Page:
Graduated PhD 2016
Environmental regulation of CO2 concentrating mechanisms in C4 grasses with different biochemical subtypes
Most terrestrial plants fix atmospheric CO2 into sugars via the C3 photosynthetic pathway. A smaller proportion of plants employ the C4 photosynthetic pathway which is distinguished by higher productivity and resource use efficiency. C4 photosynthesis is a series of anatomical and biochemical modifications that concentrates CO2 around the carboxylating enzyme Rubisco, thereby increasing photosynthetic efficiency in conditions promoting high rate of photorespiration. The C4 photosynthesis syndrome is divided into three major biochemical subtypes i.e. NADP-ME, NAD-ME and PCK. These plants consist of important food, feed and bio-fuel crops (e.g. maize, sorghum, sugarcane, millets), hence their global importance.
While differences in resource use efficiency between C3 and C4 plants are well documented and understood, little work has been done on elucidating the differences amongst the CO2 concentrating mechanism (CCM) of the three C4 sub-pathways (i.e., biochemical subtypes). The overall aim of this study is to elucidate the molecular and environmental factors regulating the efficiency of C4 photosynthesis by investigating the coordination of the CCM and its relationship with Rubisco catalysis in C4 leaves. In particular, the project will focus on the thermal responses of the in vivo and in vitro Rubisco kinetics in C4 grasses with different biochemical subtypes. The project will also unravel the various mechanisms underpinning the molecular and environmental coordination and plasticity of the CCMs in these C4 grasses.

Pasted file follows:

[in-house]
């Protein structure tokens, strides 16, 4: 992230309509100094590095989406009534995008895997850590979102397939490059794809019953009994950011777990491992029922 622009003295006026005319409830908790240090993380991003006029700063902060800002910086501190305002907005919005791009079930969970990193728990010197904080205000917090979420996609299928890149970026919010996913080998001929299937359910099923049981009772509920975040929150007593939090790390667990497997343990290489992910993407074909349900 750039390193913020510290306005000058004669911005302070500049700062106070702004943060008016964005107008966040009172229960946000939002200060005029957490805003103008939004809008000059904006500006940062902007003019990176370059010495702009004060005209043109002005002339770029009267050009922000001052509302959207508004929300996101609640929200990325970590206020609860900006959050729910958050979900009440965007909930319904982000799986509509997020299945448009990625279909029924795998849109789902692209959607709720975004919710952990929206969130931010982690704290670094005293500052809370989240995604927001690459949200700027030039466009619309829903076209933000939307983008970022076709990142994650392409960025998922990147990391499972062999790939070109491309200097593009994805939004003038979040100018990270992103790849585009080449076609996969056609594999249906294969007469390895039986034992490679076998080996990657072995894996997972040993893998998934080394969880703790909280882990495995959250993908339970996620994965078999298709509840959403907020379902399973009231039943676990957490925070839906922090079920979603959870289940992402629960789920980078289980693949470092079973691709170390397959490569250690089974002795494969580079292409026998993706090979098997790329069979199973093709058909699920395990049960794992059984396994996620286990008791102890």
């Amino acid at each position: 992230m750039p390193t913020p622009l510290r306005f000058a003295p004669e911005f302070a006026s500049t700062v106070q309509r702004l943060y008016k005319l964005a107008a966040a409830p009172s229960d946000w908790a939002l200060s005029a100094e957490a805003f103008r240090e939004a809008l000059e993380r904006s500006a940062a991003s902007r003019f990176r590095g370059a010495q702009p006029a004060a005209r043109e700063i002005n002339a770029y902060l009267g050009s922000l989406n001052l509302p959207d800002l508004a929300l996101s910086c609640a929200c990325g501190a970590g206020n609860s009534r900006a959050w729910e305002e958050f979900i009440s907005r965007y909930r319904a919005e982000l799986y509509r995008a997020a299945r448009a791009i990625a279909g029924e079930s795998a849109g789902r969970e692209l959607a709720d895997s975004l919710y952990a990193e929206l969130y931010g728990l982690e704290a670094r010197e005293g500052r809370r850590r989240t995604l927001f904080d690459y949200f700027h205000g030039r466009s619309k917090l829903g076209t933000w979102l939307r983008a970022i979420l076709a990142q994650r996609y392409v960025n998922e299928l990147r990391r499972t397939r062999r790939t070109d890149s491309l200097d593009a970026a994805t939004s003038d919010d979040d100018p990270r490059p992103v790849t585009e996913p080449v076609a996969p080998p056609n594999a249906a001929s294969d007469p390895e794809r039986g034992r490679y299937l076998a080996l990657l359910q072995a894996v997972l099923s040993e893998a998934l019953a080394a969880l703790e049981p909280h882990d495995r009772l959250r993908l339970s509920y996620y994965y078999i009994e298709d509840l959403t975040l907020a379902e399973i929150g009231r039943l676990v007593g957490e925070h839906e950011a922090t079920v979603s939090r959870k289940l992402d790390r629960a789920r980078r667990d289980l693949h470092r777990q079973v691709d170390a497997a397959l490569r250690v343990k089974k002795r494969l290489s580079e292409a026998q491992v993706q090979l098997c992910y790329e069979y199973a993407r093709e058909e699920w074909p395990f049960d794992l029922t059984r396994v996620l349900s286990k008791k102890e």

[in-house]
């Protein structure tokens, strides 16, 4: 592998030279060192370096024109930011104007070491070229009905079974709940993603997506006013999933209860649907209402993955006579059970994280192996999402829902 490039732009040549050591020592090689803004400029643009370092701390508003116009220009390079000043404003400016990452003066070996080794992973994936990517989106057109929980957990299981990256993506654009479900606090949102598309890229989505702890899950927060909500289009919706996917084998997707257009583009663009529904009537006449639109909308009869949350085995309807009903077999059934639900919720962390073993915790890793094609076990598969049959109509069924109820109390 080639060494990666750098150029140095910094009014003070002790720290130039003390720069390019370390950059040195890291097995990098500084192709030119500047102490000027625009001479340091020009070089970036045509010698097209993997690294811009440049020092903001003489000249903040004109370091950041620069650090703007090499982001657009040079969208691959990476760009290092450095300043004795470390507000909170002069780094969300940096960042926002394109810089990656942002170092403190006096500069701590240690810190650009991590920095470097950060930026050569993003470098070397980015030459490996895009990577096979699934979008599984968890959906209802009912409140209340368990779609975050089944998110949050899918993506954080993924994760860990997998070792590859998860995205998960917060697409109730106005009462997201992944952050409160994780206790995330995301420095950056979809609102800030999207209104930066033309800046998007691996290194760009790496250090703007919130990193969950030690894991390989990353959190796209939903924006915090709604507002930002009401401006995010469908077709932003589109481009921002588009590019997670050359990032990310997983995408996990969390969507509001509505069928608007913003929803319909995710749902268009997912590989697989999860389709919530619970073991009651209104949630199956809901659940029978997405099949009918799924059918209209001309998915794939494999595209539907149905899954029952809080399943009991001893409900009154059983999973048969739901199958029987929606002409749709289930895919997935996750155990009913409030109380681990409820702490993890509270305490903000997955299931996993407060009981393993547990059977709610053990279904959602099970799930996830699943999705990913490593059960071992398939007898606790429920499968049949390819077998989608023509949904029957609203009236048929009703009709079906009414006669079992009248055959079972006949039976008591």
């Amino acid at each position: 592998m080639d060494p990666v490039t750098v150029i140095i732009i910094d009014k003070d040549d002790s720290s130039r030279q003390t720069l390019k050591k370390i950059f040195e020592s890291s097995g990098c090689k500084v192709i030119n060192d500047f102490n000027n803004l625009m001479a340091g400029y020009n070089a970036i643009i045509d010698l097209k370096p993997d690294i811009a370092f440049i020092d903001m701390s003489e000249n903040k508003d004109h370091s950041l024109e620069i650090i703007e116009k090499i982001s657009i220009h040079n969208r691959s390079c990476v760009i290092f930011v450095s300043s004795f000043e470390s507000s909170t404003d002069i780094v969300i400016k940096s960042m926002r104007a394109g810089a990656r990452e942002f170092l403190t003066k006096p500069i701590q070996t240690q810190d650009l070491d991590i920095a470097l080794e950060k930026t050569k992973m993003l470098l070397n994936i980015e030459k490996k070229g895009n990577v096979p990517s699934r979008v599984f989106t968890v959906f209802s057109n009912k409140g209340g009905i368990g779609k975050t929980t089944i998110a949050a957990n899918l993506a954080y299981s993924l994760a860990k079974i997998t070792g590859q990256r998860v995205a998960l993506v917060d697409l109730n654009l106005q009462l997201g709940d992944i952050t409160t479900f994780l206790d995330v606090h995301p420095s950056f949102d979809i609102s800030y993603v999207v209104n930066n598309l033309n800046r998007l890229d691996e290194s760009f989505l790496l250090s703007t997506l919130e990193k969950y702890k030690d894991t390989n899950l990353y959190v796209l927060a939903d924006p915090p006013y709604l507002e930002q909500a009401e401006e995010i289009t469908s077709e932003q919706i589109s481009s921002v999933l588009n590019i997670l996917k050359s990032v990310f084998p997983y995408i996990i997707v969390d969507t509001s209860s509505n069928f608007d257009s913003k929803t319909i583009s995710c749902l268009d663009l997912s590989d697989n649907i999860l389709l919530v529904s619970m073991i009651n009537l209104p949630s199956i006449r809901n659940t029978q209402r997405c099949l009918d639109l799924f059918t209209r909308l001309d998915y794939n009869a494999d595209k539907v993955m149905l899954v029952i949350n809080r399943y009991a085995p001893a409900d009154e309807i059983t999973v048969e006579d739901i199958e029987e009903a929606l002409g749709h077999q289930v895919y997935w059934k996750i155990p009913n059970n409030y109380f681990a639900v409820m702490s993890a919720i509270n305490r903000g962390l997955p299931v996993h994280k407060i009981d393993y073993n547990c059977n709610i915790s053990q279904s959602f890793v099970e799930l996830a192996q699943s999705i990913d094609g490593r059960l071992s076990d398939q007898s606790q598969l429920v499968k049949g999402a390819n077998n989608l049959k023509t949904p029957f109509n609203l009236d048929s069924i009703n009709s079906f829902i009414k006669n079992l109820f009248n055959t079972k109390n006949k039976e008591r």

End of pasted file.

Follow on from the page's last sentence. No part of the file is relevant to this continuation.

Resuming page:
Outcomes of this basic research will elucidate the impact of climate warming on C4 grasses. By providing fundamental knowledge of key regulatory mechanisms involved in the CCM of the various C4 subtypes, the project will support efforts aimed at bioengineering C4 photosynthetic traits into key C3 crops such as rice.
Sonawane BV, Sharwood RE, Whitney S, Ghannoum O, (2018) 'Shade compromises the photosynthetic efficiency of NADP-ME less than that of PEP-CK and NAD-ME C-4 grasses', Journal of Experimental Botany, vol.69, no.12, pp 3053-3068
Sharwood RE, Sonawane BV, Ghannoum O, Whitney SM, (2016) 'Improved analysis of C4 and C3 photosynthesis via refined in vitro assays of their carbon fixation biochemistry', Journal of Experimental Botany, vol.67, no.10, pp 3137-3148
Sharwood RE, Sonawane BV, Ghannoum O, (2014) 'Photosynthetic flexibility in maize exposed to salinity and shade', Journal of Experimental Botany, vol.65, no.13, pp 3715-3724 Special Issue: SI
Research Project Supervisors
A/Professor Oula Ghannoum, Dr Robert Sharwood (ANU), Dr Spencer Whitney (ANU)